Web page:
On Thursday, restaurants in the Finger Lakes, Central New York, and Southern Tier were given the green light to enter ‘Phase 3’ of economic reopening.
Governor Andrew Cuomo made the announcement during his daily press briefing on Thursday.
The following guidelines have been issued for restaurants as they navigate reopening:
- Limit indoor capacity to no more than 50% of maximum occupancy, exclusive of employees;
- Limit outdoor capacity to the number of tables that can be safely and appropriately arranged, such that each table is a minimum of 6 ft. away from another;
- All indoor and outdoor tables with seating for customers must be separated by a minimum of 6 ft. in all directions. Wherever distancing is not feasible between tables, physical barriers must be enacted between such tables. Barriers must be at least 5 ft. in height and not block emergency and/or fire exits;
- Regardless of physical distance, employees must wear an acceptable face covering at all times;
- Patrons must wear face coverings at all times, except while seated; provided that the patron is over the age of 2 and able to medically tolerate such covering;
- Individuals seated at the same table must be members of the same party (but may be from different households), with a maximum of 10 people per table;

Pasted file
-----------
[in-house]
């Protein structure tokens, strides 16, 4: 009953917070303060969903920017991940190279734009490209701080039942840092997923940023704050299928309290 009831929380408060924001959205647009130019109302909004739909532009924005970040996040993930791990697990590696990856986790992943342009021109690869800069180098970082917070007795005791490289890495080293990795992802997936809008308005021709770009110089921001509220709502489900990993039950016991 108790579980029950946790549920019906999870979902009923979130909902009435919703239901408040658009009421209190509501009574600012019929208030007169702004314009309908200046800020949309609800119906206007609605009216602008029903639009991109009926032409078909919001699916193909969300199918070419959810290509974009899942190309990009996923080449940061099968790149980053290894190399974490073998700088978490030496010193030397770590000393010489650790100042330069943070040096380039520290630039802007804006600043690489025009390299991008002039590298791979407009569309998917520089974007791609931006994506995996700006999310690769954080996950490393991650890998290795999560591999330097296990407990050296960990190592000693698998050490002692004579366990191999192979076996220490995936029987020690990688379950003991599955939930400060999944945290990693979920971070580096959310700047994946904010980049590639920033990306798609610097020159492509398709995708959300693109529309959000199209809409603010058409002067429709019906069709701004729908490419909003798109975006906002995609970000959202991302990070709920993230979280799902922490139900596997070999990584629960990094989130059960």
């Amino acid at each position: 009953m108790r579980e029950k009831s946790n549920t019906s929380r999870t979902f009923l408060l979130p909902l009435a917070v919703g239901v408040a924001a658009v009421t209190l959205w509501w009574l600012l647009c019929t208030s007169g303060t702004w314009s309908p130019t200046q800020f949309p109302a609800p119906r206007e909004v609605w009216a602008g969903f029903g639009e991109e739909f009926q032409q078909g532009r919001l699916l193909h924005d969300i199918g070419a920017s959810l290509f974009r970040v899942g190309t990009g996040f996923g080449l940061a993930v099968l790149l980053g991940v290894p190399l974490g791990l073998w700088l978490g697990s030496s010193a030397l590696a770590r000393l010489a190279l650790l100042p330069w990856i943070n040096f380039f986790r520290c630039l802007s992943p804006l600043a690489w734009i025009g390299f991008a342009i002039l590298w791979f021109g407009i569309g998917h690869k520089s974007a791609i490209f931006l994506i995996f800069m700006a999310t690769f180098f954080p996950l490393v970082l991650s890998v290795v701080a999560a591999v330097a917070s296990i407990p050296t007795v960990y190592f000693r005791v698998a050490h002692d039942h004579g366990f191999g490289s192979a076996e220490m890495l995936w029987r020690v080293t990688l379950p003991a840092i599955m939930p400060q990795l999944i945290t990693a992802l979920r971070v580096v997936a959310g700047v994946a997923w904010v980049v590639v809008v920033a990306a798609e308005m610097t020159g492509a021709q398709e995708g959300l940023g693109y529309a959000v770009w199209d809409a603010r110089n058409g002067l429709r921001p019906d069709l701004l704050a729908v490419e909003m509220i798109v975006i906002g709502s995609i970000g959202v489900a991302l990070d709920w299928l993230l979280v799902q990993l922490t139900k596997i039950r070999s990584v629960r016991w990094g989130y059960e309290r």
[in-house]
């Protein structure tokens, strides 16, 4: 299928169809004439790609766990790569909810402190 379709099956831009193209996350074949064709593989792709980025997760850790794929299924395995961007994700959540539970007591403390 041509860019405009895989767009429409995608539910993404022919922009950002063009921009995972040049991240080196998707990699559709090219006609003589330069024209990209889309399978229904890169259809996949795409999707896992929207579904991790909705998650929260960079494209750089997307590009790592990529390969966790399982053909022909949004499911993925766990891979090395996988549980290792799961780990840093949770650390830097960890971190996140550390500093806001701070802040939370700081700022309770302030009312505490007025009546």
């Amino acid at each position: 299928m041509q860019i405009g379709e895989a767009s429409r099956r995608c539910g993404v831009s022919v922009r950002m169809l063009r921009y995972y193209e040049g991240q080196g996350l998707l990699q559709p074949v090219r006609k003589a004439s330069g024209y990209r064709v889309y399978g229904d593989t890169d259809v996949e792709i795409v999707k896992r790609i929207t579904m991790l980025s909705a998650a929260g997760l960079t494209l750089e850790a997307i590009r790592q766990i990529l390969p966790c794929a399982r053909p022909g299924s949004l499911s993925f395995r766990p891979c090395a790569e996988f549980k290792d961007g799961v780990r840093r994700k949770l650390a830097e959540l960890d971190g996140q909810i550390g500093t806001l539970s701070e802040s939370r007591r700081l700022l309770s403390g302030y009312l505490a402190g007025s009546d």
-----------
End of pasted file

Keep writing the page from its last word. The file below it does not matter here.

- Seating in bar areas and communal tables are only permitted if at least 6 ft. can be maintained between parties;
- Clearly signal 6 ft. spacing in any lines for customers waiting to order, pick-up food, be seated or use the restroom, as well as in any pick-up or payment location;
- Designate entrances/exits for customers and separate entrances/exits for employees, where possible;
- Limit in-person gatherings (e.g. staff meetings) to the greatest extent possible;
- Establish designated areas for vendor pickups and/or deliveries, limiting contact to the extent possible; and
- Employees must wear face masks at all times.
The guidance suggests that group gatherings of more than 10 people will still not be modified or changed. Some have wondered if New York would relinquish some of those guidelines.